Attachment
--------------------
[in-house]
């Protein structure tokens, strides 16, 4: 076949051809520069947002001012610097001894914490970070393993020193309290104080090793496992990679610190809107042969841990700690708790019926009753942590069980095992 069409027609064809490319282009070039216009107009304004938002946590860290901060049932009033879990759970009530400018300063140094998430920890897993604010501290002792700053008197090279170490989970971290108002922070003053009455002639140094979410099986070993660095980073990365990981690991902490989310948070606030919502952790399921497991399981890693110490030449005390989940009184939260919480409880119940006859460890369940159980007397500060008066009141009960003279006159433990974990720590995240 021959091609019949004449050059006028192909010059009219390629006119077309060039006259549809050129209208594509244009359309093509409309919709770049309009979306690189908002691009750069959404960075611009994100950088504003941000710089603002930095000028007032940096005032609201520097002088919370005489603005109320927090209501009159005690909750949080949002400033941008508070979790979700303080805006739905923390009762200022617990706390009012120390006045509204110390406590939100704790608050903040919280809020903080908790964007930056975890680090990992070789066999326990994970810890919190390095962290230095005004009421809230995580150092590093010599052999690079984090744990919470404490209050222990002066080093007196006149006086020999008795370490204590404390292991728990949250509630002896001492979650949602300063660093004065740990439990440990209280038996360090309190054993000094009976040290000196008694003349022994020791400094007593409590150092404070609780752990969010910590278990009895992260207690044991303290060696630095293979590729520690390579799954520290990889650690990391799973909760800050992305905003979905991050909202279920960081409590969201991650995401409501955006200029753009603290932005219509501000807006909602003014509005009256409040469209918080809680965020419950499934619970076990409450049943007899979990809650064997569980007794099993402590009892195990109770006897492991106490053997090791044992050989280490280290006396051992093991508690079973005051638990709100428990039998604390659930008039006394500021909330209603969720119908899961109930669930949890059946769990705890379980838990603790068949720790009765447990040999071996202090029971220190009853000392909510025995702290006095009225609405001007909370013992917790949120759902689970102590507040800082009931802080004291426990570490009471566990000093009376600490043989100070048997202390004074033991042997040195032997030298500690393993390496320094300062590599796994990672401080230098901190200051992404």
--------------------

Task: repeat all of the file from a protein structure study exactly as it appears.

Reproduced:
[in-house]
């Protein structure tokens, strides 16, 4: 076949051809520069947002001012610097001894914490970070393993020193309290104080090793496992990679610190809107042969841990700690708790019926009753942590069980095992 069409027609064809490319282009070039216009107009304004938002946590860290901060049932009033879990759970009530400018300063140094998430920890897993604010501290002792700053008197090279170490989970971290108002922070003053009455002639140094979410099986070993660095980073990365990981690991902490989310948070606030919502952790399921497991399981890693110490030449005390989940009184939260919480409880119940006859460890369940159980007397500060008066009141009960003279006159433990974990720590995240 021959091609019949004449050059006028192909010059009219390629006119077309060039006259549809050129209208594509244009359309093509409309919709770049309009979306690189908002691009750069959404960075611009994100950088504003941000710089603002930095000028007032940096005032609201520097002088919370005489603005109320927090209501009159005690909750949080949002400033941008508070979790979700303080805006739905923390009762200022617990706390009012120390006045509204110390406590939100704790608050903040919280809020903080908790964007930056975890680090990992070789066999326990994970810890919190390095962290230095005004009421809230995580150092590093010599052999690079984090744990919470404490209050222990002066080093007196006149006086020999008795370490204590404390292991728990949250509630002896001492979650949602300063660093004065740990439990440990209280038996360090309190054993000094009976040290000196008694003349022994020791400094007593409590150092404070609780752990969010910590278990009895992260207690044991303290060696630095293979590729520690390579799954520290990889650690990391799973909760800050992305905003979905991050909202279920960081409590969201991650995401409501955006200029753009603290932005219509501000807006909602003014509005009256409040469209918080809680965020419950499934619970076990409450049943007899979990809650064997569980007794099993402590009892195990109770006897492991106490053997090791044992050989280490280290006396051992093991508690079973005051638990709100428990039998604390659930008039006394500021909330209603969720119908899961109930669930949890059946769990705890379980838990603790068949720790009765447990040999071996202090029971220190009853000392909510025995702290006095009225609405001007909370013992917790949120759902689970102590507040800082009931802080004291426990570490009471566990000093009376600490043989100070048997202390004074033991042997040195032997030298500690393993390496320094300062590599796994990672401080230098901190200051992404």